Consumers find tech gadgets in a wide range of prices. However, some electronic devices are at the far end of the cost spectrum.
The Best of the Best Electronics
The billions of dollars spent every year by consumers may be in large part to the number of expensive tech luxuries purchased. The price of items depends on preferred brands, gadget capabilities and consumer budget. Inflation and market trends commonly push prices upward. While the majority would undoubtedly gasp at the sight of some price tags, for individuals in the upper class brackets, price is typically not a concern when getting these tech toys.
Leica M Edition 60 Camera-$19,400
For anyone with money to spend and a yearning to capture amazing digital photos sans an LCD screen, visit your local Leica dealer and grab one of these limited edition cameras. Though the company began production in 1913, the Leica M was not introduced until the 1950s. In commemoration of the model, Leica recreated 600 of the cameras that sport a 24-megapixel full-frame internal sensor. The front boasts a 35mm/F1.4 lens. The intentional lack of a rear screen is meant to take users back to the day of film photography when viewing the shots only occurred after film development.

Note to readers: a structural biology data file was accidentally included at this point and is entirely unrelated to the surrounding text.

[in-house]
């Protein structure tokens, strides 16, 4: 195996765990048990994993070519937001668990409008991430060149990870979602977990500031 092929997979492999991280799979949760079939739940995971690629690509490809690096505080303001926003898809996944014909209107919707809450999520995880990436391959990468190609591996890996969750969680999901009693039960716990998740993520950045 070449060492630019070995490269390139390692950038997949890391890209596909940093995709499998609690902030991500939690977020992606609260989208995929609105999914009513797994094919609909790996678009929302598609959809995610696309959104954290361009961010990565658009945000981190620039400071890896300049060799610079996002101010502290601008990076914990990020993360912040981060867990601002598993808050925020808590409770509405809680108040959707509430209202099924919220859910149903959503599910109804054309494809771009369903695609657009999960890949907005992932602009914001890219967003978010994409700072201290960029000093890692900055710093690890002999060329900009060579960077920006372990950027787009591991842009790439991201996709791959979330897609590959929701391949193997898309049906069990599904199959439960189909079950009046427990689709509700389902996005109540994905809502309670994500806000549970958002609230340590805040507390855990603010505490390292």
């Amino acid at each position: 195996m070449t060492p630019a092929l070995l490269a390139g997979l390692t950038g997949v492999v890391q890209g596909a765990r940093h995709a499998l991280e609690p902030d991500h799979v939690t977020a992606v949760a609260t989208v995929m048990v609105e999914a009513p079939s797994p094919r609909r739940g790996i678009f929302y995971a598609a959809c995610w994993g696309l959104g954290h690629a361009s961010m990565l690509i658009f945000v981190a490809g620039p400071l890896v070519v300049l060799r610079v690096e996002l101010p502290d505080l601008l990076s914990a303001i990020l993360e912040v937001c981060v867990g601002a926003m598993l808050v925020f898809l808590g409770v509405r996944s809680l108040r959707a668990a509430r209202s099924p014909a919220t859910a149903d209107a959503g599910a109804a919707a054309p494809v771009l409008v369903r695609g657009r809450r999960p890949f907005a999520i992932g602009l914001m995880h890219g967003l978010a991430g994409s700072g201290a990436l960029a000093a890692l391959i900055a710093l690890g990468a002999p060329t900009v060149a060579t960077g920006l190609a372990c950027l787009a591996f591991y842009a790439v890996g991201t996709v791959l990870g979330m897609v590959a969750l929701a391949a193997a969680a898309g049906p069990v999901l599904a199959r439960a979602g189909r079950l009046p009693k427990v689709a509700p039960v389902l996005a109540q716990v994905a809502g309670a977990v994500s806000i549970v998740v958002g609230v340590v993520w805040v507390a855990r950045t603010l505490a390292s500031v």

Vertu Signature Touch-$10,800
You can only imagine the look on the technician’s face when you walk in for mobile phone in repair Las Vegas with one of these. The Vertu Anroid smartphone is the pinnacle of mobile device decadence. The internal technology is comparable to the HTC and the Samsung courtesy of its Android 4.4 software, a Qualcomm Snapdragon 801 chip and a HD 1080p display. The materials used to create the phone are a major factor behind the exorbitant price tag. Inside and out, components of the handset include calf leather, sapphires, hardened titanium and polished ceramics. The phone service also includes a personal concierge who is available 24 hours of every day, seven days a week.
Panasonic Toughpad UT-MA6-$7,000
This tablet weighs in at 5.6 pounds, has a 20-inch 4K screen and is designed for durability. Considered the largest of its kind, the Toughpad offers functionality more akin to a desktop than a tablet. Each device comes equipped with an Intel Core i7 processor, Nvidia K1000M graphics and Windows 8.1 OS. Stands are available if users desire that the tablet be upright like a monitor. However, they are sold separately.